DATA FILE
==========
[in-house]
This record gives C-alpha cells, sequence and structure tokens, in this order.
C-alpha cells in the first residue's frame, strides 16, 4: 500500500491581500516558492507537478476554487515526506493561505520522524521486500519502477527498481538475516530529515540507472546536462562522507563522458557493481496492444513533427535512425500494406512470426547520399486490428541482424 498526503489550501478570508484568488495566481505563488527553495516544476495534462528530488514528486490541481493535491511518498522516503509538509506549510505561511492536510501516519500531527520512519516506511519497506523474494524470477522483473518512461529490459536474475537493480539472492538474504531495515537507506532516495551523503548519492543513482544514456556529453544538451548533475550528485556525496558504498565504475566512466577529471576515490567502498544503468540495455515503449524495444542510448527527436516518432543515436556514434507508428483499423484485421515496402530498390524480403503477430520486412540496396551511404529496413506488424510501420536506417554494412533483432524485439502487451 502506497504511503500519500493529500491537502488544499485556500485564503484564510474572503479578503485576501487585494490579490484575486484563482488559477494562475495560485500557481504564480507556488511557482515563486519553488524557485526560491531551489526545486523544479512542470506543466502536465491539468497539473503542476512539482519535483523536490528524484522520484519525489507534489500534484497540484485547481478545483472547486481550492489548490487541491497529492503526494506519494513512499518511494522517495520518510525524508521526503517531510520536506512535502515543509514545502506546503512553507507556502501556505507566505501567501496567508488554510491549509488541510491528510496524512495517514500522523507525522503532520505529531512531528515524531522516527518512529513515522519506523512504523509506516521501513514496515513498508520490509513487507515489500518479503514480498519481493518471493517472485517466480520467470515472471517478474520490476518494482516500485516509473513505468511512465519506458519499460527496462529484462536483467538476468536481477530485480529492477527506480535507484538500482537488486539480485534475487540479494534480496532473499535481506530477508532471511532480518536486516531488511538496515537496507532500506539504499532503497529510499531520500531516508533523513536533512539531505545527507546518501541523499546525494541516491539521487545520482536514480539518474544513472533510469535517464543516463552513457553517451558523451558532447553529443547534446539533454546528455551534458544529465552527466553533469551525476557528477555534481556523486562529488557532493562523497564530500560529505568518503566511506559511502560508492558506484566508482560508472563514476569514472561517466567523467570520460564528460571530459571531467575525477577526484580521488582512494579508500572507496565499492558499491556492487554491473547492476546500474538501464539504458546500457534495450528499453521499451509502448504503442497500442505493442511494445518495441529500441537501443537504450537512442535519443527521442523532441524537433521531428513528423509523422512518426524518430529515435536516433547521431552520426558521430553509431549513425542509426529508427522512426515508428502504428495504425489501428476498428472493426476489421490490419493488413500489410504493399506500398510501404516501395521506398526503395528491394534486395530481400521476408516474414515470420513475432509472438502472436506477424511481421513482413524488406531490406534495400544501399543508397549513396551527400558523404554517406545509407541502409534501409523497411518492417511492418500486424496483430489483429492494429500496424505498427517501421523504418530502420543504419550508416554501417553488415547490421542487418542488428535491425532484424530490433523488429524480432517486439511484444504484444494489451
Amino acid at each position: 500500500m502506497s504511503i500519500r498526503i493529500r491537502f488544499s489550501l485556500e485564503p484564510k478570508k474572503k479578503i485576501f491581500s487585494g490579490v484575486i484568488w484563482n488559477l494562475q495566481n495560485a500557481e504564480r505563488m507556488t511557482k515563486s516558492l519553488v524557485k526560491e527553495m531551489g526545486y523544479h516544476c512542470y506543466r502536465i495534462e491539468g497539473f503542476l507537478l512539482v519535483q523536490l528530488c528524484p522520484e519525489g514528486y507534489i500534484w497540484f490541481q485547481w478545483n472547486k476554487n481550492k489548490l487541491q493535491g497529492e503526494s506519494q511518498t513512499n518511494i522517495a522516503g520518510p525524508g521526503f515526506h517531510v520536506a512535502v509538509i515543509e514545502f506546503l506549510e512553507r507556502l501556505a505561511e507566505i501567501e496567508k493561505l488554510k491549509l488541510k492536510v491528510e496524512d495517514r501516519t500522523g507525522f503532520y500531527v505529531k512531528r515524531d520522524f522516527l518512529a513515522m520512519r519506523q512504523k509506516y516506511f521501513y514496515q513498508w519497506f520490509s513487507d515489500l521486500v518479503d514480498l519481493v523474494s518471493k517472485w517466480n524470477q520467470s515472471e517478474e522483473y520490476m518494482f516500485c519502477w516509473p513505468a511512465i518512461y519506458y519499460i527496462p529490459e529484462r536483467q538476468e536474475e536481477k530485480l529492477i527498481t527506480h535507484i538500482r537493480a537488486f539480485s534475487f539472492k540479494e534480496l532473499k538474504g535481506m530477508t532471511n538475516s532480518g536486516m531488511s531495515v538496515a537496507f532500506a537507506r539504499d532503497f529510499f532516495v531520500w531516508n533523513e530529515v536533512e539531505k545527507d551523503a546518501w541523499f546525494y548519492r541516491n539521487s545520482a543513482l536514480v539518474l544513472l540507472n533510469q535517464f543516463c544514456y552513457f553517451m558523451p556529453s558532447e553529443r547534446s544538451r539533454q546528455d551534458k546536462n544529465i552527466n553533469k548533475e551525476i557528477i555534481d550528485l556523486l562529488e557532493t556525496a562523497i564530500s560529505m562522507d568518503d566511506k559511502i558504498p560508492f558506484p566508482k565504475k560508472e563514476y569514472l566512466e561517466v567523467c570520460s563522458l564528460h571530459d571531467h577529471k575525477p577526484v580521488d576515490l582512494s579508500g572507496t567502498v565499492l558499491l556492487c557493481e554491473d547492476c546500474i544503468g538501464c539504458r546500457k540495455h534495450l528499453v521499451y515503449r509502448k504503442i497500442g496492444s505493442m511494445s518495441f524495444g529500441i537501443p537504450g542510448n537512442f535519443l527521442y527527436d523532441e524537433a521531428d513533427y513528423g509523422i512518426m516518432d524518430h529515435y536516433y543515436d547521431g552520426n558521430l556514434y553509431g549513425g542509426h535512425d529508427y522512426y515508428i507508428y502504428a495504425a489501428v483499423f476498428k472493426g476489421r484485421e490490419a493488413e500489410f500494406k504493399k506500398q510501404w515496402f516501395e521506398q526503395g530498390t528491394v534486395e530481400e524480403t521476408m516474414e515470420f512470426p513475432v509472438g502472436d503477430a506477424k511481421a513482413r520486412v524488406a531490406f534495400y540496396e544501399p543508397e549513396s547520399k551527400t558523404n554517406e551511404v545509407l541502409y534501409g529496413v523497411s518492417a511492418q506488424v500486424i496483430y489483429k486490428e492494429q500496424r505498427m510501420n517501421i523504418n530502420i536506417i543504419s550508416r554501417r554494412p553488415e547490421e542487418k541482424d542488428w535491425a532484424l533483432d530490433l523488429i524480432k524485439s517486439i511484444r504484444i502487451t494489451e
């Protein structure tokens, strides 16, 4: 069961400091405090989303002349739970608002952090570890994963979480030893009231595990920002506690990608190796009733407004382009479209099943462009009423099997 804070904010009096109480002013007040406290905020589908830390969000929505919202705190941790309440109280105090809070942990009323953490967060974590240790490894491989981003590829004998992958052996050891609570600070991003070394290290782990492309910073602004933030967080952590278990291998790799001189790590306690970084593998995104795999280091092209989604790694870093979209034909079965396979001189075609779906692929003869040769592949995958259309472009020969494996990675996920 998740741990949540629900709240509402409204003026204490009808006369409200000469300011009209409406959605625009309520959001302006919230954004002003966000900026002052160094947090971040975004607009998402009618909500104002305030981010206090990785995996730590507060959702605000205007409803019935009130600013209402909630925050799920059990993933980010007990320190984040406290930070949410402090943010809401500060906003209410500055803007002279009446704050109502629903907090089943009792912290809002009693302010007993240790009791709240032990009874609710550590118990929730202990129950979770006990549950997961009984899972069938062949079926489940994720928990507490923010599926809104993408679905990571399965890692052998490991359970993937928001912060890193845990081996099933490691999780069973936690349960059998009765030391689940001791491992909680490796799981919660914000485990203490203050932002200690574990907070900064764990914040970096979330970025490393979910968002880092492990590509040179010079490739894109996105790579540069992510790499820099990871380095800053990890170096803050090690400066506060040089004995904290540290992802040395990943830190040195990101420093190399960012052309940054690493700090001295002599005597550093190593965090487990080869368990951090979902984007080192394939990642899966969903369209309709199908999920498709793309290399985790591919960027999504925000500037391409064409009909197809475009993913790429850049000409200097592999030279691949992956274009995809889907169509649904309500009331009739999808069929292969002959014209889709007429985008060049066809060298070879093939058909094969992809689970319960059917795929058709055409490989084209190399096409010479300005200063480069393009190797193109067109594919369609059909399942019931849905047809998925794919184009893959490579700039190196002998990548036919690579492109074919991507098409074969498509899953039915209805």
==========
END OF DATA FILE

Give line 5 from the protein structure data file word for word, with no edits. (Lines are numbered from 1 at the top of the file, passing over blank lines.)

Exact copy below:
């Protein structure tokens, strides 16, 4: 069961400091405090989303002349739970608002952090570890994963979480030893009231595990920002506690990608190796009733407004382009479209099943462009009423099997 804070904010009096109480002013007040406290905020589908830390969000929505919202705190941790309440109280105090809070942990009323953490967060974590240790490894491989981003590829004998992958052996050891609570600070991003070394290290782990492309910073602004933030967080952590278990291998790799001189790590306690970084593998995104795999280091092209989604790694870093979209034909079965396979001189075609779906692929003869040769592949995958259309472009020969494996990675996920 998740741990949540629900709240509402409204003026204490009808006369409200000469300011009209409406959605625009309520959001302006919230954004002003966000900026002052160094947090971040975004607009998402009618909500104002305030981010206090990785995996730590507060959702605000205007409803019935009130600013209402909630925050799920059990993933980010007990320190984040406290930070949410402090943010809401500060906003209410500055803007002279009446704050109502629903907090089943009792912290809002009693302010007993240790009791709240032990009874609710550590118990929730202990129950979770006990549950997961009984899972069938062949079926489940994720928990507490923010599926809104993408679905990571399965890692052998490991359970993937928001912060890193845990081996099933490691999780069973936690349960059998009765030391689940001791491992909680490796799981919660914000485990203490203050932002200690574990907070900064764990914040970096979330970025490393979910968002880092492990590509040179010079490739894109996105790579540069992510790499820099990871380095800053990890170096803050090690400066506060040089004995904290540290992802040395990943830190040195990101420093190399960012052309940054690493700090001295002599005597550093190593965090487990080869368990951090979902984007080192394939990642899966969903369209309709199908999920498709793309290399985790591919960027999504925000500037391409064409009909197809475009993913790429850049000409200097592999030279691949992956274009995809889907169509649904309500009331009739999808069929292969002959014209889709007429985008060049066809060298070879093939058909094969992809689970319960059917795929058709055409490989084209190399096409010479300005200063480069393009190797193109067109594919369609059909399942019931849905047809998925794919184009893959490579700039190196002998990548036919690579492109074919991507098409074969498509899953039915209805």